The Hain Celestial decision emphasized that the plaintiff had "not established that the defendants failed to comply with compensation disclosure requirements imposed by the Dodd-Frank Act and has not cited persuasive statutory or case law authority which necessarily requires corporations to disclose more than what is mandated under Federal law."17 The court added that there also was no "duty to disclose a dilution analysis in connection with the proposed stock issuance plan."18 The AAR court concluded that the plaintiff failed to provide a basis to impose additional disclosure obligations beyond those already imposed by the Dodd-Frank Act, "especially in light of the business judgment deference accorded directors when setting executive compensation."19 All three decisions further held that the plaintiffs failed to meet their burden of showing that the allegedly omitted information would significantly alter the total mix of information available to shareholders.20

The courts also agreed that, after a vote occurs, shareholders have no cognizable injury, do not face any threat of irreparable harm, and lack standing to assert individual claims that can be redressed by injunctive relief.21 To the extent any claims arise, they belong to and can be pursued only by a corporation itself or by shareholders who sue derivatively—on behalf of the company—after satisfying the stringent pleading standards and standing requirements applicable to derivative lawsuits.22 Given the significant hurdles faced by shareholders trying to bring derivative suits, it should not be a surprise that derivative lawsuits relating to say-on-pay votes and incentive plans have largely been unsuccessful.23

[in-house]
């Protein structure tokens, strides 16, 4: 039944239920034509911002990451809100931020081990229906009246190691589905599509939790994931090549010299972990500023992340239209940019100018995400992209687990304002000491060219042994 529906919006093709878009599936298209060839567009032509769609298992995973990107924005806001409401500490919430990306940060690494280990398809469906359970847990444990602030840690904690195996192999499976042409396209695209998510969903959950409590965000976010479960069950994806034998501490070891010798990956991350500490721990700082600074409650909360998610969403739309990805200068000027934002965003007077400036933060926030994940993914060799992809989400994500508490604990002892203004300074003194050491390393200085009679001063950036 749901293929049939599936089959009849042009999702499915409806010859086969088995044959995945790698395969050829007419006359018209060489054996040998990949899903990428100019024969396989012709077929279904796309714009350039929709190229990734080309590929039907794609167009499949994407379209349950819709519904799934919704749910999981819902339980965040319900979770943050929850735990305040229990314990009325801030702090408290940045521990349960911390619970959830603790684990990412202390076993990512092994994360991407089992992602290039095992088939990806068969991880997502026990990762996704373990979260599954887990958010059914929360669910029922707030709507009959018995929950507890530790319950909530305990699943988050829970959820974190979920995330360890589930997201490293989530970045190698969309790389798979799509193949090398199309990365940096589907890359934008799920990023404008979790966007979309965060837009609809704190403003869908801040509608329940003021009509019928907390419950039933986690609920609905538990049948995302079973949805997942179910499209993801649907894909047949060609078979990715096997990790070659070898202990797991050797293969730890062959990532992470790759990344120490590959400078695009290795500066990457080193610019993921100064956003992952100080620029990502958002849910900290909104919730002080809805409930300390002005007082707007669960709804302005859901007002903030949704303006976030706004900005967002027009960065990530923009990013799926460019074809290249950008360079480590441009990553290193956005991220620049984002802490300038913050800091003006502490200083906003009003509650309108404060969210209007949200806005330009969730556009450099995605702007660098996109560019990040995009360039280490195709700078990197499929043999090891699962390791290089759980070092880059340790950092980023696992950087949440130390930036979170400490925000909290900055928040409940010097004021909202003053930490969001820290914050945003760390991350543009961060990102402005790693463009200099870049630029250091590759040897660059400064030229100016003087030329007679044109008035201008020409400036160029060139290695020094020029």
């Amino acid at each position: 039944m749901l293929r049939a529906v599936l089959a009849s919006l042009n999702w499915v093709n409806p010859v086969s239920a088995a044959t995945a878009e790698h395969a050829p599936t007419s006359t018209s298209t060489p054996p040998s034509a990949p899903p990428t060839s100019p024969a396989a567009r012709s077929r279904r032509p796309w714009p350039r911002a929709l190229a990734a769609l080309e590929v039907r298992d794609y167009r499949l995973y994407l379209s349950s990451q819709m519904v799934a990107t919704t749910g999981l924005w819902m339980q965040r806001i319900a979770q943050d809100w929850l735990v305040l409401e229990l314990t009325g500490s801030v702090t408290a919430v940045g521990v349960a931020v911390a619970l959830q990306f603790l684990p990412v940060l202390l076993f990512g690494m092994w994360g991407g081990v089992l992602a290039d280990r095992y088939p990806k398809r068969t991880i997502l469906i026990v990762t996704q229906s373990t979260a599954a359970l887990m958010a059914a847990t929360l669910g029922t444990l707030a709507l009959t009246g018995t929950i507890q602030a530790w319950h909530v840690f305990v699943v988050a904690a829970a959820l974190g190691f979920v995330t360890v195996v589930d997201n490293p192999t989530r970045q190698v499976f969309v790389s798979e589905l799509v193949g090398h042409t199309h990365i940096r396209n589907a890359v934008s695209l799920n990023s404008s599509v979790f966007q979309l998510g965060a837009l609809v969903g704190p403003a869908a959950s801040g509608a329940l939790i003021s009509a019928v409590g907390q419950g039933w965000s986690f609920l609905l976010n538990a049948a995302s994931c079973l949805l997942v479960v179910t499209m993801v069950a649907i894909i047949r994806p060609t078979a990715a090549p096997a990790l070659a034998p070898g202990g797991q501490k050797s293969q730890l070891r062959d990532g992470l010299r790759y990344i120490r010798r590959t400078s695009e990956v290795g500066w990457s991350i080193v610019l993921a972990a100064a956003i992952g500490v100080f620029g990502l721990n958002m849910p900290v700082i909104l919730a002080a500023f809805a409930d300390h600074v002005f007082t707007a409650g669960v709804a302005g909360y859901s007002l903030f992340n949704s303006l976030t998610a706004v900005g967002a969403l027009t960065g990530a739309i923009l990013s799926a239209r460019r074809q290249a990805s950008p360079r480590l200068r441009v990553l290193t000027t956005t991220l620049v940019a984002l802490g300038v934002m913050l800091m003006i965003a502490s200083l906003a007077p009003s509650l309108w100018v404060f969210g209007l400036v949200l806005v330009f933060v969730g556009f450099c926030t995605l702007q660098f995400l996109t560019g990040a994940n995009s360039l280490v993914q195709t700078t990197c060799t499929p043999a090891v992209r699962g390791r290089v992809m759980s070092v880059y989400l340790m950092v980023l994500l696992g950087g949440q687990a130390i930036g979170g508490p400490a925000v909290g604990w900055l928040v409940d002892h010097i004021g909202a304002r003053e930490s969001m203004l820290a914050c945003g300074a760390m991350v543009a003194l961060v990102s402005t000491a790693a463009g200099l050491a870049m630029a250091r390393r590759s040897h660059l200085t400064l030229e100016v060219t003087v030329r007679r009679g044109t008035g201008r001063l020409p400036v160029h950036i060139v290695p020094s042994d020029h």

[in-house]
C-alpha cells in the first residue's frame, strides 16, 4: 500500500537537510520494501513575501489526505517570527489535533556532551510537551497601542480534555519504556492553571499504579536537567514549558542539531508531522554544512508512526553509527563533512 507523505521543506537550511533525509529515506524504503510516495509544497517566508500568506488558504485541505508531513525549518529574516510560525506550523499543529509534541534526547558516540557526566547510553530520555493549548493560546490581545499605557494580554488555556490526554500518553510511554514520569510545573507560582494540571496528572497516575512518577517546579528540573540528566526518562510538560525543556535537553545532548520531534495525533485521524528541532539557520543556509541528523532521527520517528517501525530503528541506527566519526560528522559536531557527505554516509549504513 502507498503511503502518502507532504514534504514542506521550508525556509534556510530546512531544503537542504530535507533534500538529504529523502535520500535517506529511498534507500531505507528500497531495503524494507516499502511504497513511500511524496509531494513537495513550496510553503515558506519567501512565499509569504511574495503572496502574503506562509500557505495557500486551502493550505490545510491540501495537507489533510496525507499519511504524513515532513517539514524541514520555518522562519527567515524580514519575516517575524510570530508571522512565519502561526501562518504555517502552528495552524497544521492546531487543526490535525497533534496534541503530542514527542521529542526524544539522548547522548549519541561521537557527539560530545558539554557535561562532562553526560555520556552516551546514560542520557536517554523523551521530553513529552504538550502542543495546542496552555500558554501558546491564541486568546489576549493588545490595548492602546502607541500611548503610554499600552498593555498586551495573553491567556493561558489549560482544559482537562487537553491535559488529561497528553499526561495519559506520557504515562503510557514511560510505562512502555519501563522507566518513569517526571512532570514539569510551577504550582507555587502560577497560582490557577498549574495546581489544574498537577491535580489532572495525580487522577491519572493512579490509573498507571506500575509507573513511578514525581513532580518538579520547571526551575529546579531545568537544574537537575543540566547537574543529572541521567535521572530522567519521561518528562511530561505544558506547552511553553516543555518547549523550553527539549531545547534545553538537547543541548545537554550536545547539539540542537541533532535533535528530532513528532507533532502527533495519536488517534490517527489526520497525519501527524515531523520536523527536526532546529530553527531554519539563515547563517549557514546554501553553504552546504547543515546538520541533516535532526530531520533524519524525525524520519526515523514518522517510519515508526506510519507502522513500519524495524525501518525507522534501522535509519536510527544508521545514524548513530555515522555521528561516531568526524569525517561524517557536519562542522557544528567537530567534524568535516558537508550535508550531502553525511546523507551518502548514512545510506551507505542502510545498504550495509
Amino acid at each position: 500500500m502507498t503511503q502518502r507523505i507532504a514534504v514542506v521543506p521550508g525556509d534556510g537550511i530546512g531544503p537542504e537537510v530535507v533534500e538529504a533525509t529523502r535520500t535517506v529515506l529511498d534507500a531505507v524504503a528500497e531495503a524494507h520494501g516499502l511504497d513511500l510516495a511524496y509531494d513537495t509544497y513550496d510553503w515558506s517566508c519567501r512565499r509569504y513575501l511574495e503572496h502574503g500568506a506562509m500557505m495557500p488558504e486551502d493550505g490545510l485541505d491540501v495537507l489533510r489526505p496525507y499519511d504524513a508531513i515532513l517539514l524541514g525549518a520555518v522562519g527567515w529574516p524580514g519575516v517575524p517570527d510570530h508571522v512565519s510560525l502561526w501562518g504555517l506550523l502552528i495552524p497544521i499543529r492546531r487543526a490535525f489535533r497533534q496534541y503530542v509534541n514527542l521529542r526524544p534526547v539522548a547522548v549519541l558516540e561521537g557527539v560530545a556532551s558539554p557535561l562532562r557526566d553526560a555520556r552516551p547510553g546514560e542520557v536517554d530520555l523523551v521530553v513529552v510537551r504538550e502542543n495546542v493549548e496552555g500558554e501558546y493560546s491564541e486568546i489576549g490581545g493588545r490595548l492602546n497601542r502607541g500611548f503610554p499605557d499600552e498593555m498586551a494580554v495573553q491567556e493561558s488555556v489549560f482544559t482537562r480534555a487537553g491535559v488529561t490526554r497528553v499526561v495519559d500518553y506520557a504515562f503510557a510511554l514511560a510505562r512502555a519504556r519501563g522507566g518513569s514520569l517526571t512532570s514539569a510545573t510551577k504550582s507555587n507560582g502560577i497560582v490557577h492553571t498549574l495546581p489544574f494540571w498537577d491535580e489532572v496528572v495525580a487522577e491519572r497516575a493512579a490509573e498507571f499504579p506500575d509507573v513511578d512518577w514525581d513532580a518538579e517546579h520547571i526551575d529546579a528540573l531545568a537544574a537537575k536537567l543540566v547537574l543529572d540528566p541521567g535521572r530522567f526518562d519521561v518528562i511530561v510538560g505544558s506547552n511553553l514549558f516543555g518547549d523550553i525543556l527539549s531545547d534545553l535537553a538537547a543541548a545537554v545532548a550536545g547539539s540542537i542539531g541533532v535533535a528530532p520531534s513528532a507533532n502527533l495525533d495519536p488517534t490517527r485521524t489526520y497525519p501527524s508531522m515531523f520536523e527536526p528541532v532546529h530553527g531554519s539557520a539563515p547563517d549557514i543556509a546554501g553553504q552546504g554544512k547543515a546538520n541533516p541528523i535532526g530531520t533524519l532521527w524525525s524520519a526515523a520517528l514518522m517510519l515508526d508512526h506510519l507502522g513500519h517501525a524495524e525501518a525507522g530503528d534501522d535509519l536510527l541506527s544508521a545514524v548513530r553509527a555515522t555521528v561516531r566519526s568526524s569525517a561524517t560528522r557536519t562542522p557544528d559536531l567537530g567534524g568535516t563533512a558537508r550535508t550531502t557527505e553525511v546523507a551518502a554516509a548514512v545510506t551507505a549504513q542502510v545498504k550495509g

Just last week, a California Court of Appeal published its decision in Charter Township of Clinton Police & Fire Ret. Sys. v. Martin, which affirmed dismissal of a post-vote shareholder derivative suit against the directors of Jacobs Engineering Group, Inc.24 The plaintiffs purported to assert post-vote claims that accused the directors of breaching their fiduciary duties by making misleading statements about compensation in a proxy statement, and by approving executive compensation, notwithstanding the fact that a majority of Jacobs' shareholders voted against the proposed compensation when they cast their non-binding say-on-pay vote. The court held that the plaintiffs failed to plead particularized facts demonstrating the futility of making a pre-suit demand on the board of directors of Jacobs Engineering, a threshold prerequisite before a court will permit a shareholder to bring a derivative suit. The plaintiffs also failed to allege facts creating a reasonable doubt that a majority of Jacobs's directors were "interested" in the litigation, finding that plaintiffs had not pleaded that the directors faced a substantial likelihood of personal liability for making allegedly false statements.25 The plaintiffs were unable to overcome the presumption that the board adopted the executive plan on an informed basis and in good faith:

"Allegations the Board improperly supported the plan during the shareholder vote, and stuck with it after the negative vote, do not begin to approach the level of pleading necessary to overcome the presumption of the business judgment rule."26

Current State of Play

The recent victories for defendants in say-on-pay litigation should deter plaintiffs' counsel from bringing similar disclosure claims against public companies. As it stands, plaintiffs' counsel have announced about 100 investigations of public companies and filed approximately 30 cases. But they have prevailed on just two pre-vote disclosure challenges, while losing the rest, and have not prevailed on any post-vote disclosure claims.27 Plaintiffs' most significant victory came early on against Brocade Communications Systems in April 2012. In Brocade, the plaintiff successfully obtained a preliminary injunction that blocked a shareholder vote on proposed increases to an equity incentive plan pending further disclosures regarding projected dilution.28